lf on Sedgwick's rear, he judged adequate to the work. While, therefore, this force was countermarching from Chancellorsville towards Fredericksburg, Sedgwick was advancing from Fredericksburg towards Chancellorsville; and it happened that the heads of the columns came together just about midway—at Salem Heights, near the junction of the plankroad and the turnpike. It was now towards four o'clock in the afternoon. One of the Confederate brigades, under Wilcox, already held the crest at Salem Chapel, and McLaws was proceeding to form his brigades on his right and left; but Sedgwick threw forward Brooks' division, supporting it with Newton's division on the right, and, advancing, gained the crest after a sharp conflict. Sedgwick's Report. This was a momentary triumph, for he was soon pushed slowly back through the woods. The falling back was covered, and the advance of the enemy checked by the excellent firing of the batteries under Colonel Tompkins. The advance of the enemy was
Mine Run (Virginia, United States) (search for this): chapter 8
e, it was because the Union commander allowed him so to do; and this voluntary act on the part of the latter devolves upon him the responsibility for all the consequences flowing therefrom. Chancellorsville, where Hooker had drawn up his forces, lies ten miles west and south of Fredericksburg, with which it is connected by two excellent roads—the one macadamized, the other planked. It stands in the midst of a region extending for several miles south of the Rapidan and westward as far as Mine Run, localized, in common parlance, as the Wilderness—a region covered with dense woods and thickets of black-jack oak and scrub-pines, and than which it is impossible to conceive a field more unfavorable for the movements of a grand army. But, advancing from Chancellorsville towards Fredericksburg, the country becomes more open and clear as you approach the latter place, and affords a fine field for the use of all arms. Now, there is evidence that General Hooker did not originally design t
Fredericksburg, Va. (Virginia, United States) (search for this): chapter 8
to Kelly's Ford (twenty-seven miles above Fredericksburg) should pass round Lee's flank to Chancell. The enemy in our front [Sedgwick], near Fredericksburg, continued inactive; and it was now appared the rest of his divisions, recalled from Fredericksburg, and from far below Fredericksburg, were p debouche into the open country in rear of Fredericksburg, while the left column had practically unc put himself in motion immediately, occupy Fredericksburg, seize its heights, gain the plankroad fro arrested by tidings of great purport from Fredericksburg. Our preparations were just completed, whank of the Rappahannock, three miles below Fredericksburg. He immediately put his corps in motion bntermarching from Chancellorsville towards Fredericksburg, Sedgwick was advancing from FredericksburFredericksburg towards Chancellorsville; and it happened that the heads of the columns came together just about my miles. All the enemy between, Hooker and Fredericksburg was a mere handful of a division. Then di[33 more...]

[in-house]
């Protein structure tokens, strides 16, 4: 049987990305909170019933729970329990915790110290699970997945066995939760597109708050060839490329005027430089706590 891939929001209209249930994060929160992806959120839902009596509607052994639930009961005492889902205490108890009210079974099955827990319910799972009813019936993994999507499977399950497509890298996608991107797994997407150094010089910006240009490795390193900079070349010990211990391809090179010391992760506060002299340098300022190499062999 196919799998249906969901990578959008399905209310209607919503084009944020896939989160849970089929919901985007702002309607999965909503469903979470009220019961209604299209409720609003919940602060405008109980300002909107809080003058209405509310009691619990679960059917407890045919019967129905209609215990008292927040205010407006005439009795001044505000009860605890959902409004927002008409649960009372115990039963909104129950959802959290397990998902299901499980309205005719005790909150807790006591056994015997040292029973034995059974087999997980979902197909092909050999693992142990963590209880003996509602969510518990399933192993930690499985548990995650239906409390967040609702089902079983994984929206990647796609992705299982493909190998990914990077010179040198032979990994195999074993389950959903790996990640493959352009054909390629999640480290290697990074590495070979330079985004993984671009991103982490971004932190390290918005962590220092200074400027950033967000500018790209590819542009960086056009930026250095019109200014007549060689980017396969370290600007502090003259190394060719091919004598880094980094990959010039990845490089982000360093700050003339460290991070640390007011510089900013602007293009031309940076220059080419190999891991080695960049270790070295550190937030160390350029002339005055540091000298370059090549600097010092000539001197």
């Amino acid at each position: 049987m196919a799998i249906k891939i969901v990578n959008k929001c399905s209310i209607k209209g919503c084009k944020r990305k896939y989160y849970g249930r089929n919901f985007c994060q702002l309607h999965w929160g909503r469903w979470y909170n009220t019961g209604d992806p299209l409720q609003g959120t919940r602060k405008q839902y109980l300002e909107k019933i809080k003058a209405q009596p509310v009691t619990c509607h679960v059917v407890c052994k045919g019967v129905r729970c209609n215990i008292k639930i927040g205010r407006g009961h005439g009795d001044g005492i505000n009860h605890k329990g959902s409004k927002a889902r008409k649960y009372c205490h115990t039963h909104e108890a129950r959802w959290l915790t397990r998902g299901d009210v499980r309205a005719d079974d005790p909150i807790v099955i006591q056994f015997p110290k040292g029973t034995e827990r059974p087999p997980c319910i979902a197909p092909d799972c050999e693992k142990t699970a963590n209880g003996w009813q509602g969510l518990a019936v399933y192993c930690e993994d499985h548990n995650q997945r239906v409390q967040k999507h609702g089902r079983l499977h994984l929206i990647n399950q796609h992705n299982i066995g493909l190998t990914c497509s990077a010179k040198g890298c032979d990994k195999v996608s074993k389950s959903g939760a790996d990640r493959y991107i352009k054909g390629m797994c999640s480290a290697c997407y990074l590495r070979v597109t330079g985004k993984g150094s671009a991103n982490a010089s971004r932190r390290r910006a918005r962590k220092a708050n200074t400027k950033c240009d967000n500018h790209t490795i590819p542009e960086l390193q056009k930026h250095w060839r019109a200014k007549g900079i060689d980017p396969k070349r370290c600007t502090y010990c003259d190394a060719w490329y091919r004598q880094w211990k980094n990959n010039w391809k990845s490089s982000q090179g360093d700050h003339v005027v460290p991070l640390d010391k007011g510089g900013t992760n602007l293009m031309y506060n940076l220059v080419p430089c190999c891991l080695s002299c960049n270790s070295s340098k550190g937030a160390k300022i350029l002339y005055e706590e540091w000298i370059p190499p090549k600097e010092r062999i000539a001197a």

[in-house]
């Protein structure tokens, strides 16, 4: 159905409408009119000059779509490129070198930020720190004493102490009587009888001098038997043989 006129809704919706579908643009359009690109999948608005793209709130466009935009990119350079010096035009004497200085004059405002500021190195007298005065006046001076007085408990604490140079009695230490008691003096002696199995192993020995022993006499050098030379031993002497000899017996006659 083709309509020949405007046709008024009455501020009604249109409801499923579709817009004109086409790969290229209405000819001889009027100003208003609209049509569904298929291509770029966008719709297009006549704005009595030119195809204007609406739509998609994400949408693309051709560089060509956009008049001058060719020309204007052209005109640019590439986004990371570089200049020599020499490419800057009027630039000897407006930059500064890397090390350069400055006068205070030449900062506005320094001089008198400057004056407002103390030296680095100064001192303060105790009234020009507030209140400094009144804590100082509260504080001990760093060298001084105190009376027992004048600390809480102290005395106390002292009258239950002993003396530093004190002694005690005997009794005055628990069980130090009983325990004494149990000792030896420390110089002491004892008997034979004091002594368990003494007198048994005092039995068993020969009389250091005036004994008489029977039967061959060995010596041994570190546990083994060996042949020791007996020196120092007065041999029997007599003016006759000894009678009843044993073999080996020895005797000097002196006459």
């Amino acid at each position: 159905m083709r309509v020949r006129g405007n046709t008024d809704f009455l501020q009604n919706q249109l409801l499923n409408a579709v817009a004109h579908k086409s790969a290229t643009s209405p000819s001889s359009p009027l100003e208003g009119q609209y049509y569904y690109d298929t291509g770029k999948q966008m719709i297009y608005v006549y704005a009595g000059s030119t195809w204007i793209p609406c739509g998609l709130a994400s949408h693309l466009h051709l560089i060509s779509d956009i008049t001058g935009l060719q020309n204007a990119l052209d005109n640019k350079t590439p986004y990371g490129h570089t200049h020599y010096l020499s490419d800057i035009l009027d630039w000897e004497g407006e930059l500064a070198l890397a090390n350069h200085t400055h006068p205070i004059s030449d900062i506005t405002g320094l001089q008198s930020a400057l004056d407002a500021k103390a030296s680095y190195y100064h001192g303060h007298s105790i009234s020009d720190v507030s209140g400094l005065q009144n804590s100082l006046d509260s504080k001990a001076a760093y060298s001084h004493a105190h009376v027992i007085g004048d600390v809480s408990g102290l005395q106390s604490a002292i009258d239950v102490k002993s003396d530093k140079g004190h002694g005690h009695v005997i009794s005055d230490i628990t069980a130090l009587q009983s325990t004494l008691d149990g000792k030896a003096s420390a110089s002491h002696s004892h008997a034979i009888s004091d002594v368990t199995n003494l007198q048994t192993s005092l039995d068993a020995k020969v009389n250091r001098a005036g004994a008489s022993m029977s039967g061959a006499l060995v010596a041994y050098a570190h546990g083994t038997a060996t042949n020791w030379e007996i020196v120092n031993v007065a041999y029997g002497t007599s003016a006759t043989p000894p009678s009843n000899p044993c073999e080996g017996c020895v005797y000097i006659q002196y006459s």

Fontenoy (Wisconsin, United States) (search for this): chapter 8
erate defensive line, with Lee's forces scattered down the Rappahannock, a distance of five-and-twenty miles. All the enemy between, Hooker and Fredericksburg was a mere handful of a division. Then did Hooker grasp the initiative. Then was the moment, if ever moment were, for vigorous impulse and fiery action, before his opponent should recover himself. By what prompting of chivalrous generosity, rare in war—and eclipsing forever the conduct of the commander of the English Guards, who at Fontenoy insisted on the French delivering the first fire—was it that in this situation he voluntarily resigned all the advantage of the surprise, and allowed Lee forty-eight hours to concentrate against him? 2. That delay at Chancellorsville from Thursday afternoon till Saturday afternoon undid all that had been accomplished. It is true that the Wilderness is a region unfavorable for manoeuvring a large army; but it was as bad for Lee as for Hooker, and the latter is estopped from availing him